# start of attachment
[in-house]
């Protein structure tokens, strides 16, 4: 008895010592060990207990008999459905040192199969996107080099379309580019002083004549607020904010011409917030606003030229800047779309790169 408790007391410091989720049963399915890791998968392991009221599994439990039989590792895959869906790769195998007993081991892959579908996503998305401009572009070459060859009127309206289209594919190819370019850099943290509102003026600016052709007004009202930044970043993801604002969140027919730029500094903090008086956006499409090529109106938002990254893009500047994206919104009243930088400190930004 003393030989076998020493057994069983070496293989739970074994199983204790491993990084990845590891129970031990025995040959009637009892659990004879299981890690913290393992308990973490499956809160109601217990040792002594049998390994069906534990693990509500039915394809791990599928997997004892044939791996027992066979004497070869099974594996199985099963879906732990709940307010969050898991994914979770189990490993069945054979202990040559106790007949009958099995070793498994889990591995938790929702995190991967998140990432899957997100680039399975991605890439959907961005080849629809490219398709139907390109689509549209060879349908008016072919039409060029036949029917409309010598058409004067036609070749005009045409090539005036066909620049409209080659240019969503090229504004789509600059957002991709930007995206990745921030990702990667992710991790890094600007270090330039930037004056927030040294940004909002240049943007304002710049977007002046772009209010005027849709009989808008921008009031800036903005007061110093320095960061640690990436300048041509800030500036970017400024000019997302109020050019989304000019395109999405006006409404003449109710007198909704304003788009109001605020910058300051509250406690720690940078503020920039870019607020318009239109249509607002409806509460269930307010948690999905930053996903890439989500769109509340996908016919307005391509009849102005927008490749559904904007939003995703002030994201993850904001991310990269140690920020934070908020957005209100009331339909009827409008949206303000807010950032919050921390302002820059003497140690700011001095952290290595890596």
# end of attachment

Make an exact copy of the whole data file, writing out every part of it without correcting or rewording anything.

[in-house]
């Protein structure tokens, strides 16, 4: 008895010592060990207990008999459905040192199969996107080099379309580019002083004549607020904010011409917030606003030229800047779309790169 408790007391410091989720049963399915890791998968392991009221599994439990039989590792895959869906790769195998007993081991892959579908996503998305401009572009070459060859009127309206289209594919190819370019850099943290509102003026600016052709007004009202930044970043993801604002969140027919730029500094903090008086956006499409090529109106938002990254893009500047994206919104009243930088400190930004 003393030989076998020493057994069983070496293989739970074994199983204790491993990084990845590891129970031990025995040959009637009892659990004879299981890690913290393992308990973490499956809160109601217990040792002594049998390994069906534990693990509500039915394809791990599928997997004892044939791996027992066979004497070869099974594996199985099963879906732990709940307010969050898991994914979770189990490993069945054979202990040559106790007949009958099995070793498994889990591995938790929702995190991967998140990432899957997100680039399975991605890439959907961005080849629809490219398709139907390109689509549209060879349908008016072919039409060029036949029917409309010598058409004067036609070749005009045409090539005036066909620049409209080659240019969503090229504004789509600059957002991709930007995206990745921030990702990667992710991790890094600007270090330039930037004056927030040294940004909002240049943007304002710049977007002046772009209010005027849709009989808008921008009031800036903005007061110093320095960061640690990436300048041509800030500036970017400024000019997302109020050019989304000019395109999405006006409404003449109710007198909704304003788009109001605020910058300051509250406690720690940078503020920039870019607020318009239109249509607002409806509460269930307010948690999905930053996903890439989500769109509340996908016919307005391509009849102005927008490749559904904007939003995703002030994201993850904001991310990269140690920020934070908020957005209100009331339909009827409008949206303000807010950032919050921390302002820059003497140690700011001095952290290595890596």